The Cokesbury Kids blog is all about ministry!

Our goal is to provide ideas and examples to assist you as you minister to families and teach the gospel to the kids in your community.

Dealing with Bullying at Church

by Selena Cunningham -

One of the most challenging parts of childhood (and often adulthood) is learning to get along with people who are different from you. As children navigate the experience of encountering and learning to get along with those who are different from them in appearance, culture, dress, thought, and preferences, there are things that adults can do to help them learn to interact appropriately.


Educate Children About Bullying at Church


One of the negative responses that children sometimes have to those who are different from them is bullying. Children need to be educated about bullying so that they recognize when it’s happening to them and also to avoid doing it to other children. They need to know that bullying is never acceptable behavior for themselves or their peers. They also need to understand the effects that bullying behavior has on others.


Remind children that bullying can:

  • cause people to have low self-esteem,
  • cause people to be afraid or feel unsafe,
  • take away a person’s happiness.


So how do you teach children to recognize bullying? Let them know that it can come in many forms. Bullying can be a wide range of behaviors that make a person feel uncomfortable or hurts his or her feelings. For example, it could involve physically hurting someone by doing things like pushing, kicking, or punching. It can also involve taking things that belong to another person. Calling a person names, mocking, or making fun of a person can also be bullying.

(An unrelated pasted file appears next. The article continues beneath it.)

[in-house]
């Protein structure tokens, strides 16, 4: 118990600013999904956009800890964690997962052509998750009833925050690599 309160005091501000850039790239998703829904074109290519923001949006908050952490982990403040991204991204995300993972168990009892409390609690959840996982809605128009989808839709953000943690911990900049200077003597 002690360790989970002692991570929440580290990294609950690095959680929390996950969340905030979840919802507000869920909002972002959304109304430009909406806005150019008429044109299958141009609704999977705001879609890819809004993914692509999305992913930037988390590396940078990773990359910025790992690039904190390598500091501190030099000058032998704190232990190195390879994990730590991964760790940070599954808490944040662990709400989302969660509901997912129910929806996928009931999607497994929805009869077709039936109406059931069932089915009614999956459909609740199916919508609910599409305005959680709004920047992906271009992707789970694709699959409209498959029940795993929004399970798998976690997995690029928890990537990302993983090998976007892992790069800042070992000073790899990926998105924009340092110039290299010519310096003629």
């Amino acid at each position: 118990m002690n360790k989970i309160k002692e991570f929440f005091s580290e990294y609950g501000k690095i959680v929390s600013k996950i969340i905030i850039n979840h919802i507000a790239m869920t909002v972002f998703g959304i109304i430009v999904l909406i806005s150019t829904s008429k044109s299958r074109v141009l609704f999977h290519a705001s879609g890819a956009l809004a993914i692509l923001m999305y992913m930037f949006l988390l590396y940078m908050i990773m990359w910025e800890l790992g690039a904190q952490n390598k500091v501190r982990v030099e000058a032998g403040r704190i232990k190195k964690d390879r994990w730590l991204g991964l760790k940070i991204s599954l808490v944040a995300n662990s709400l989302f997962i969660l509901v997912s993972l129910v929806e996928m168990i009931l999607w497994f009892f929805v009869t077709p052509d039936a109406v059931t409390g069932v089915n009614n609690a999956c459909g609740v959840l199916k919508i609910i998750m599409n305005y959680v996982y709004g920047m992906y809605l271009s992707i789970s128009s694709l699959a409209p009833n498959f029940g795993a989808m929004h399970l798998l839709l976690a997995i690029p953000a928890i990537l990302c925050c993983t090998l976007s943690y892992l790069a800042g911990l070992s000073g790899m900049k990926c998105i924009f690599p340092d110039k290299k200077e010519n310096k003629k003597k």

Teach children what to do if they are bullied:

  • Remind children that it is also OK to walk away and remove themselves from the presence of a bully.
  • Let them know that it’s OK to speak up; being bullied should never be kept a secret from trusted adults who can help.
  • Encourage them to act quickly––tell an adult immediately if they see bullying or if bullying happens to them.

Children need to learn that bullying is not the way that God wants us to treat others. At the same time, they need to know that God loves both those who are being bullied and those who are doing the bullying. This can be challenging to teach, but it can also be an opportunity for a lesson about God’s love and forgiveness.


Teaching Children to Forgive at Church


While not every situation can be easily forgiven and not every child who bullies another learns to stop quickly, there are times when behaviors change and forgiveness is merited. It may be hard for a child who has been through a bullying experience to forgive or accept the other child. Be patient. Though relationships should not be forced, it is important that children learn not to hold grudges that can eat away at their happiness or change them from a kind person to an unkind one. In situations where the child who needs forgiveness is truly sorry and trying to make amends, remind children that no matter how imperfect we are, God accepts us and forgives us, and we are called to follow God in this example and accept and forgive one another. And remember, forgiveness is a difficult concept for many adults; it’s not something we can expect children to do perfectly.


Do you sometimes feel like you're an event planner disguised as a children's minister? Check out Sarah Flannery's recent post for encouragement.